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Nesting but no eggs...

post #1 of 4
Thread Starter 

I've got a few questions.

 

I've got a mixed flock, types and ages.

 

My babies are silkies, 4 months old.  I think they are all pullets.  No one has shown themselves to be a roo, but I would not mind if one was.  There are 5 of these.

 

My next set of 3 are 6 months old.  I've gotten a couple of small brown eggs from them so far.  Issue I have is they alternately spend a lot of time during the day in the nesting boxes with no eggs produced.  Is this normal? Not sure of their breed, all black.

 

My next are unknown age.  I got them from a lady who could no longer take care of them.  There are 2 barred rocks, a Dominque, and an all brown one.  I know the brown one is laying eggs, I've caught her in the nesting box and waited.  Nice big brown eggs.  She likes the nesting box with the golf ball in it.  One of the others is laying as well as I've gotten 2 large brown eggs in one day.  Need to find a rooster for them.

 

Next, from the same lady, I have 2 ferals (I am in Hawaii and these are common).  One just announced he is a rooster.  My question is should I separate these two from the others?  I don't want him mating with my older ladies.  I won't begrudge their eggs or chicks, but don't want to mix the breeds, if that is even possible.  I'm guessing these are about 4 months old since Junior has just found his voice.

 

Thanks for any insight.

 

Juli

post #2 of 4

Welcome to BYC!

 

Young chickens or those thinking about going broody will spend a good chunk of time in the nest boxes. It is a safe and cozy place where they can avoid other birds. 

 

As for the rooster if you don't want mixed babies just don't let them brood the eggs. If you get another rooster you can always separate out the feral roo.

Homesteading on a 6 acre hobby farm in Southern Wisconsin. Raising a gifted child, A barnyard mix of chickens, Icelandic sheep, A sweet elderly pitty bull, a few barn cats, and a large garden.  

 

 

History Geek- Medieval reenactment, fiber arts and cooking, and natural architectural nut.

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Homesteading on a 6 acre hobby farm in Southern Wisconsin. Raising a gifted child, A barnyard mix of chickens, Icelandic sheep, A sweet elderly pitty bull, a few barn cats, and a large garden.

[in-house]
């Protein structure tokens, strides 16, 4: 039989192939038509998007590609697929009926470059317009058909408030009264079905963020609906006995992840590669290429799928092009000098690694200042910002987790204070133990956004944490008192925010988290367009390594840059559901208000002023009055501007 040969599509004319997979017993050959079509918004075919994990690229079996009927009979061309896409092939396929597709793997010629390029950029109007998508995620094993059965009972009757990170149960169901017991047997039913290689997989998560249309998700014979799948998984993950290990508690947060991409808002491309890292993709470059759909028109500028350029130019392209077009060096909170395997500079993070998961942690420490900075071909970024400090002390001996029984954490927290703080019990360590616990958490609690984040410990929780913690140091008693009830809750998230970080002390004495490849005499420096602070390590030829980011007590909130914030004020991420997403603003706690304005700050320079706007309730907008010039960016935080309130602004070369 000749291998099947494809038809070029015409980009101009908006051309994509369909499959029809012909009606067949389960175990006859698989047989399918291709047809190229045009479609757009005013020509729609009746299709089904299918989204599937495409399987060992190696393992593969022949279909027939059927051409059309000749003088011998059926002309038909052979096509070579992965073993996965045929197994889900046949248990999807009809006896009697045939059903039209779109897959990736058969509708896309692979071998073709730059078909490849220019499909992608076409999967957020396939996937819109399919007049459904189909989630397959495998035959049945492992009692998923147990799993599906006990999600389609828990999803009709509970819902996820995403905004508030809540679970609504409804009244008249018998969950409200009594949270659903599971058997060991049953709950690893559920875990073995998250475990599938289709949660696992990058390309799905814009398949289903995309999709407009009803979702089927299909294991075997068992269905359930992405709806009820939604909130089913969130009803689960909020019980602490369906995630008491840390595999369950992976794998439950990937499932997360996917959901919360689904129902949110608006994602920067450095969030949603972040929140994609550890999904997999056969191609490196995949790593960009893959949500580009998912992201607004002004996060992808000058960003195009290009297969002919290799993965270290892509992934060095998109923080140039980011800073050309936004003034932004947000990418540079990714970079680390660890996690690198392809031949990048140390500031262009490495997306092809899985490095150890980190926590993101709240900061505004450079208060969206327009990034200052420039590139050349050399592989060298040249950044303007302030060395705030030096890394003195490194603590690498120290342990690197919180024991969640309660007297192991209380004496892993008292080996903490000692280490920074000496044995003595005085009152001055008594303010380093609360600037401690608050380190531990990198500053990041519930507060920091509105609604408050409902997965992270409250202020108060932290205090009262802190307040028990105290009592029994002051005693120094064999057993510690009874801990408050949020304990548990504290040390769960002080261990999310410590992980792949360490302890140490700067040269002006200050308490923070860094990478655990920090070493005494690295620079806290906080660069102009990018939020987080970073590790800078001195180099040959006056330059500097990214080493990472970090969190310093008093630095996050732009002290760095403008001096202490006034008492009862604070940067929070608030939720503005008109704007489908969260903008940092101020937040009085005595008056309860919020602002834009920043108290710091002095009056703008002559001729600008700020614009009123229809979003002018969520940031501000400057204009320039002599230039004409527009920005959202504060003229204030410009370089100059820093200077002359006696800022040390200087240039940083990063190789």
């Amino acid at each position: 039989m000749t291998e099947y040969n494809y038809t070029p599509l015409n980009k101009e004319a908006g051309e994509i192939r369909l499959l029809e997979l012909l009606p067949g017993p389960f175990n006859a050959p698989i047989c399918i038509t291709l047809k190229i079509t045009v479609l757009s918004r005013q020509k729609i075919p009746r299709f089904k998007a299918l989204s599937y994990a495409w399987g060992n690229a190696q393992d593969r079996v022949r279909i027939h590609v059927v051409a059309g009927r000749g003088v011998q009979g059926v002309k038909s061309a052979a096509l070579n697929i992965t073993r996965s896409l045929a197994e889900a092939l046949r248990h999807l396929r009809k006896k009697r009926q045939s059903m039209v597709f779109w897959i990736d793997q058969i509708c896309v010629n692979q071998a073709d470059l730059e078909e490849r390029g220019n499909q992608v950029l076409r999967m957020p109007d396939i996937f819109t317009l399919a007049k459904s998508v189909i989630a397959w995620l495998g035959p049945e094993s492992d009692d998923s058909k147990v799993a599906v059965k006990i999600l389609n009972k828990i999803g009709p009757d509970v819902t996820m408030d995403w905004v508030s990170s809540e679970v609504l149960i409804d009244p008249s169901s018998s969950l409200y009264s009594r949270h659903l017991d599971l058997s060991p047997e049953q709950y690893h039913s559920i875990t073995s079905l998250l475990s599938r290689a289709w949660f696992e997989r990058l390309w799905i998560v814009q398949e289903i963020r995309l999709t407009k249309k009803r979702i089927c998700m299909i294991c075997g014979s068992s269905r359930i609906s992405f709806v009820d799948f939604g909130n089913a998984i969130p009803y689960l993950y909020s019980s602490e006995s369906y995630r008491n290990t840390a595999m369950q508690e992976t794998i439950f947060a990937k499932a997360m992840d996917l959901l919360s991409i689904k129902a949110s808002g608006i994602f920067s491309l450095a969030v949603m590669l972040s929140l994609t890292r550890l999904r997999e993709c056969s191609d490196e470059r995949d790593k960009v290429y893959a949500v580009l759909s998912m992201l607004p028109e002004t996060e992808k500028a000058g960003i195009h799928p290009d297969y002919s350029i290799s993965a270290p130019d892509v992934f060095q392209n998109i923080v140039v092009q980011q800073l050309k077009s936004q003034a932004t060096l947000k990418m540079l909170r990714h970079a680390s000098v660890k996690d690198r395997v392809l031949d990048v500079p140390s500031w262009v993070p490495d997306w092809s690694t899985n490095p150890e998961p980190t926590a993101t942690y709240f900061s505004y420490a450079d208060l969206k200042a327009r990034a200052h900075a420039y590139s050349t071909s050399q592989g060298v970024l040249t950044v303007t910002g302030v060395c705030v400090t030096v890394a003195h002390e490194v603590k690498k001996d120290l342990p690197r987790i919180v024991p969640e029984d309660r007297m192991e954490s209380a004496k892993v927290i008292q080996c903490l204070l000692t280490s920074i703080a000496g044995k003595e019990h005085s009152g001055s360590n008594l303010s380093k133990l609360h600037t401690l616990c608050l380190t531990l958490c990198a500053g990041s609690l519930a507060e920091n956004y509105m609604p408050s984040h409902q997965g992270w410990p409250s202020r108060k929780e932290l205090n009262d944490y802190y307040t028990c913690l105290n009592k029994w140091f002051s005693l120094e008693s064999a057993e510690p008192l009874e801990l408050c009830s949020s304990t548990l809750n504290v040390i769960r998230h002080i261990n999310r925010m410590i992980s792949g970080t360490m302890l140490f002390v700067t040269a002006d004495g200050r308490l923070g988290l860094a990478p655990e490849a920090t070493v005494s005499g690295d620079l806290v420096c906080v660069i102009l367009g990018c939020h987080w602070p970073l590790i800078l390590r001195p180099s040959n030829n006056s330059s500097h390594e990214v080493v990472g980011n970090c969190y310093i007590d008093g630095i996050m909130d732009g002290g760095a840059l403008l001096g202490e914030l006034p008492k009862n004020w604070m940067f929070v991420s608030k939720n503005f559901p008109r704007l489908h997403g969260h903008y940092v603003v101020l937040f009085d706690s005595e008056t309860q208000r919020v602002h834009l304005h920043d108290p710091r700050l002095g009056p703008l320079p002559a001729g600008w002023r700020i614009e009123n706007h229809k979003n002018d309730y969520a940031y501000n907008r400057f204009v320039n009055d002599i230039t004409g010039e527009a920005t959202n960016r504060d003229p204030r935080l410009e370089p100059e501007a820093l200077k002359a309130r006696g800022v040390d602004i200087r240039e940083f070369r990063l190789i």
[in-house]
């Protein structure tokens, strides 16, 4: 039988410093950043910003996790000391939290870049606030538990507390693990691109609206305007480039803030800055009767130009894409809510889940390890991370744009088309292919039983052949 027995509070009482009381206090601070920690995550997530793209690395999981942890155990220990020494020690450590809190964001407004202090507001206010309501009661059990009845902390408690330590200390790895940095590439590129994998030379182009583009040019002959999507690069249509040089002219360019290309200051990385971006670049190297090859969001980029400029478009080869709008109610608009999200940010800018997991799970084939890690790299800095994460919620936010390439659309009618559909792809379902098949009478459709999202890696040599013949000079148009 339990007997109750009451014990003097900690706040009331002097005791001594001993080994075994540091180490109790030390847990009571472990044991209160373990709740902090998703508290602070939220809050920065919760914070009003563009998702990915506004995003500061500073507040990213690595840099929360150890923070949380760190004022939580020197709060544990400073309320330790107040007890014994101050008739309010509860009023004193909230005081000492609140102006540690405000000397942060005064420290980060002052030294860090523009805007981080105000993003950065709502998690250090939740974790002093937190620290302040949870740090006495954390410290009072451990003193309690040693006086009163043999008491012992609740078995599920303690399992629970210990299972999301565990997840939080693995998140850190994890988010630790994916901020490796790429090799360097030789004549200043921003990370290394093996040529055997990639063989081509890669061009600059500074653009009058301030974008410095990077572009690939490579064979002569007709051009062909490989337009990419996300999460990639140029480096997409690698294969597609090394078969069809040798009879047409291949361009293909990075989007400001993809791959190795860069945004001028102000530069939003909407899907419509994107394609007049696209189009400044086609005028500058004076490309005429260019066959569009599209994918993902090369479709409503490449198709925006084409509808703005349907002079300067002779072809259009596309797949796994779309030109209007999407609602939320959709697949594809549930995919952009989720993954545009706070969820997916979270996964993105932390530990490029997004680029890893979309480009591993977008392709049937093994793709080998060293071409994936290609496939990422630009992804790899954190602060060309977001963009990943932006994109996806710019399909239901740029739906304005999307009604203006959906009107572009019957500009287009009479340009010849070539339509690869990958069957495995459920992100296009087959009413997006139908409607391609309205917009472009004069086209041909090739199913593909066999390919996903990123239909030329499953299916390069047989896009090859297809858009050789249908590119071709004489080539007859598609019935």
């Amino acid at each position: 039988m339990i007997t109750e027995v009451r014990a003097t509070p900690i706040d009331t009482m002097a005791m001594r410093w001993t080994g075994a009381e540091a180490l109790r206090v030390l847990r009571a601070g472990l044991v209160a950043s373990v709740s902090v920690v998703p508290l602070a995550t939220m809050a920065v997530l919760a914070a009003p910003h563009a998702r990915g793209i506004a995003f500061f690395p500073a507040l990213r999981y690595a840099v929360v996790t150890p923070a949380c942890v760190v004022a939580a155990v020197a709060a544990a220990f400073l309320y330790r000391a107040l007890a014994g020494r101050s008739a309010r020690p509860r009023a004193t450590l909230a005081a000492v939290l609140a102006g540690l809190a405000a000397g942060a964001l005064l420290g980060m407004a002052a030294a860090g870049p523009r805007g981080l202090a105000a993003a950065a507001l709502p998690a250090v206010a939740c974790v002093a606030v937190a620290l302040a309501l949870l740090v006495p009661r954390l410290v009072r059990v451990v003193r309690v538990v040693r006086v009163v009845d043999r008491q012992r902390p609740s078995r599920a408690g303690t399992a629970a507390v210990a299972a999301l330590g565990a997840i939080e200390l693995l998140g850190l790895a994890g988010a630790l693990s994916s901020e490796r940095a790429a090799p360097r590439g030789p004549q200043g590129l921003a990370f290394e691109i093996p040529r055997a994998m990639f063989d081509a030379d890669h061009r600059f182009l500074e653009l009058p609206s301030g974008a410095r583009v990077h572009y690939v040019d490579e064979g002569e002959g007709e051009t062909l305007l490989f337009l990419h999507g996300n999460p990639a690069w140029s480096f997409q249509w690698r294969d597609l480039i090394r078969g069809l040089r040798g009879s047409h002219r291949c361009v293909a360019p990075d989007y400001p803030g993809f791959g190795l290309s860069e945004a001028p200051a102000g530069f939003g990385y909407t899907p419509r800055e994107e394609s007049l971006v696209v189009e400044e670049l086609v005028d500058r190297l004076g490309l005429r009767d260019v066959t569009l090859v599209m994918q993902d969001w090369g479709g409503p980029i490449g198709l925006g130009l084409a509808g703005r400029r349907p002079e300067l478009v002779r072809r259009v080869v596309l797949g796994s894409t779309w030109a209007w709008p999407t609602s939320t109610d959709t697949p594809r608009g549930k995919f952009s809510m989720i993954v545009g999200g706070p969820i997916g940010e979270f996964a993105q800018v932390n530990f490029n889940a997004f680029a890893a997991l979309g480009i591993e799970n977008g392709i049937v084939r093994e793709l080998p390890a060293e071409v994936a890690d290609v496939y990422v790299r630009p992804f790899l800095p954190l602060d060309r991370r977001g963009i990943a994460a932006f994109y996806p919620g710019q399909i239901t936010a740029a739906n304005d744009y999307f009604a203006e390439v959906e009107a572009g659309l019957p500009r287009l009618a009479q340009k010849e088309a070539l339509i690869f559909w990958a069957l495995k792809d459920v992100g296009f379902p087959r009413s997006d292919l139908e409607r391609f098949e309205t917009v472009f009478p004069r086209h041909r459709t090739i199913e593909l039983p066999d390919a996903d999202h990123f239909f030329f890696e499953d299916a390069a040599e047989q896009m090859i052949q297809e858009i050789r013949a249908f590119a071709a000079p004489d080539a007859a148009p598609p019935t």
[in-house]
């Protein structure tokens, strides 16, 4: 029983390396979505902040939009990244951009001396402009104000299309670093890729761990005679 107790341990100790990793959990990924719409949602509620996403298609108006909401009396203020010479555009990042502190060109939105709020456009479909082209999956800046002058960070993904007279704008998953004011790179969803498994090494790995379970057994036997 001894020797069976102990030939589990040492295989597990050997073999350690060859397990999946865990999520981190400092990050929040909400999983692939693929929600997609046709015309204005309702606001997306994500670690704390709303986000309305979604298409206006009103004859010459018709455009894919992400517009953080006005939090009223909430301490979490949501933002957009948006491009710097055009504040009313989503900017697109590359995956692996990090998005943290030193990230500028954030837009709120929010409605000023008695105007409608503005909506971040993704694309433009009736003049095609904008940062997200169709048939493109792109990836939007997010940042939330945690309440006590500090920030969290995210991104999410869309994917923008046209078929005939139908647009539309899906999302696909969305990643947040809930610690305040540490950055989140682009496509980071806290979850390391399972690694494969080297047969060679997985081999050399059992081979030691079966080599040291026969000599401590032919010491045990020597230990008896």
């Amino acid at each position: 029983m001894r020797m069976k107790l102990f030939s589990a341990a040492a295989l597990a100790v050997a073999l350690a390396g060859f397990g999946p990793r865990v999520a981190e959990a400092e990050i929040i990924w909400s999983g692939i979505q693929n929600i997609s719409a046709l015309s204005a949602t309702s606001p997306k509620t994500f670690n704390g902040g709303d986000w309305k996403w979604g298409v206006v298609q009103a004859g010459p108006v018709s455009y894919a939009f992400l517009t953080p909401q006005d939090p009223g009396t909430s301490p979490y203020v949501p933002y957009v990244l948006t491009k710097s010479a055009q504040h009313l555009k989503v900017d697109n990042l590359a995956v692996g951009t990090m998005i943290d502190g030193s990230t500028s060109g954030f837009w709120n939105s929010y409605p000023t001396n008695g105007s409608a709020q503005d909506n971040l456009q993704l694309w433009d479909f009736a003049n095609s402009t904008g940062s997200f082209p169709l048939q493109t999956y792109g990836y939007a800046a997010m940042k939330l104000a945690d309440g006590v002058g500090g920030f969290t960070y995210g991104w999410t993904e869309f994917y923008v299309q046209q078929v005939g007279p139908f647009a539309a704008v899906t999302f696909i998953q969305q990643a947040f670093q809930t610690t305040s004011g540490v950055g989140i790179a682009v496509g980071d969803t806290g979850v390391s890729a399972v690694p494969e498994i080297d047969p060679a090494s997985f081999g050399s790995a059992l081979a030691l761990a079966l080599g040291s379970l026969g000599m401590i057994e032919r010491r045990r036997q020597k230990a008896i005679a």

History Geek- Medieval reenactment, fiber arts and cooking, and natural architectural nut.

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post #3 of 4

"Playing house", as I like to call it, in the nest boxes, even to the point of making a huge mess, is normal behavior which precedes onset of laying. The pullets are getting familiar with the nests, and when the time comes to lay, they will be more apt to lay in the proper place.

 

When I see the nesting material flung far and wide, even though there are no eggs, I'm thrilled because I know eggs are not far behind.

 

As far as taking precautions necessary to assure there's no interbreeding, like Paganrose says, just don't brood the eggs. When I want to have eggs from a certain breed, I put that hen with that rooster each day for a few hours and then save her eggs until there are enough to hatch.

 

The key is to segregate the roosters so they don't have an opportunity to fertilize the eggs of other breeds, but you only need to do this for the few weeks prior to brooding or incubating a clutch of eggs.

 

Oh, and hens don't "need" a rooster for anything other than to fertilize eggs. In the absence of a rooster, a flock of hens only will have one of their own lead the flock. There are thousands of hens only flocks and they are quite content.

post #4 of 4
You’ve been getting good advice. Breed is a manmade thing. Chickens don’t recognize breed when it comes to hens and roosters so yes, different breeds or mixed breeds can interbreed. But chicks are not produced unless the eggs are incubated.